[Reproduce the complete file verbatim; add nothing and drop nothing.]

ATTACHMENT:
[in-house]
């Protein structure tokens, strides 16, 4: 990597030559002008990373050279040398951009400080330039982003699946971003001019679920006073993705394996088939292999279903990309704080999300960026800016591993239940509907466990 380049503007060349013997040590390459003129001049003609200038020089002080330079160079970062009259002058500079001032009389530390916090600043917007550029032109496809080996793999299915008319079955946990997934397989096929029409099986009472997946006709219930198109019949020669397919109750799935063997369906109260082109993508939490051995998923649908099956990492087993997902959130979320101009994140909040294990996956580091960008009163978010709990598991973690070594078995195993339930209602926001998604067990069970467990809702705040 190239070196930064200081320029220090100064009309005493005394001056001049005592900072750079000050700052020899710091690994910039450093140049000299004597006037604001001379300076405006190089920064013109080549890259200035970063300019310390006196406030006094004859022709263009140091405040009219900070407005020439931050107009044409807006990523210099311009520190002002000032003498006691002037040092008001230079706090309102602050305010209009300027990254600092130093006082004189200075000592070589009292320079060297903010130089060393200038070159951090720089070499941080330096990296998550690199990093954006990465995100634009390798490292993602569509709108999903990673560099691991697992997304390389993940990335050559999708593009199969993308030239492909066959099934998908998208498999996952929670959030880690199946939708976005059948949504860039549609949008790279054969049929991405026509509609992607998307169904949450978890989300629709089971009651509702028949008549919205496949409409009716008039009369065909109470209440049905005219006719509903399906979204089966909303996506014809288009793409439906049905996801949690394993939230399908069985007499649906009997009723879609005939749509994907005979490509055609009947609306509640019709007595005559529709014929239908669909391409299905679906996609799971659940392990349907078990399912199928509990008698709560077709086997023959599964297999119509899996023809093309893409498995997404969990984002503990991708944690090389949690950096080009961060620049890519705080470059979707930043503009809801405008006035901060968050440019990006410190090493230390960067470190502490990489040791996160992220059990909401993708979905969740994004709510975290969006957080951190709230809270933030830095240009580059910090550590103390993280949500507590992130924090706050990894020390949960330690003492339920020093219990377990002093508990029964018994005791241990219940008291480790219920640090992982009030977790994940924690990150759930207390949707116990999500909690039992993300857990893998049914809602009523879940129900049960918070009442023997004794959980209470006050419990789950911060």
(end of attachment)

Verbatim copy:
[in-house]
């Protein structure tokens, strides 16, 4: 990597030559002008990373050279040398951009400080330039982003699946971003001019679920006073993705394996088939292999279903990309704080999300960026800016591993239940509907466990 380049503007060349013997040590390459003129001049003609200038020089002080330079160079970062009259002058500079001032009389530390916090600043917007550029032109496809080996793999299915008319079955946990997934397989096929029409099986009472997946006709219930198109019949020669397919109750799935063997369906109260082109993508939490051995998923649908099956990492087993997902959130979320101009994140909040294990996956580091960008009163978010709990598991973690070594078995195993339930209602926001998604067990069970467990809702705040 190239070196930064200081320029220090100064009309005493005394001056001049005592900072750079000050700052020899710091690994910039450093140049000299004597006037604001001379300076405006190089920064013109080549890259200035970063300019310390006196406030006094004859022709263009140091405040009219900070407005020439931050107009044409807006990523210099311009520190002002000032003498006691002037040092008001230079706090309102602050305010209009300027990254600092130093006082004189200075000592070589009292320079060297903010130089060393200038070159951090720089070499941080330096990296998550690199990093954006990465995100634009390798490292993602569509709108999903990673560099691991697992997304390389993940990335050559999708593009199969993308030239492909066959099934998908998208498999996952929670959030880690199946939708976005059948949504860039549609949008790279054969049929991405026509509609992607998307169904949450978890989300629709089971009651509702028949008549919205496949409409009716008039009369065909109470209440049905005219006719509903399906979204089966909303996506014809288009793409439906049905996801949690394993939230399908069985007499649906009997009723879609005939749509994907005979490509055609009947609306509640019709007595005559529709014929239908669909391409299905679906996609799971659940392990349907078990399912199928509990008698709560077709086997023959599964297999119509899996023809093309893409498995997404969990984002503990991708944690090389949690950096080009961060620049890519705080470059979707930043503009809801405008006035901060968050440019990006410190090493230390960067470190502490990489040791996160992220059990909401993708979905969740994004709510975290969006957080951190709230809270933030830095240009580059910090550590103390993280949500507590992130924090706050990894020390949960330690003492339920020093219990377990002093508990029964018994005791241990219940008291480790219920640090992982009030977790994940924690990150759930207390949707116990999500909690039992993300857990893998049914809602009523879940129900049960918070009442023997004794959980209470006050419990789950911060």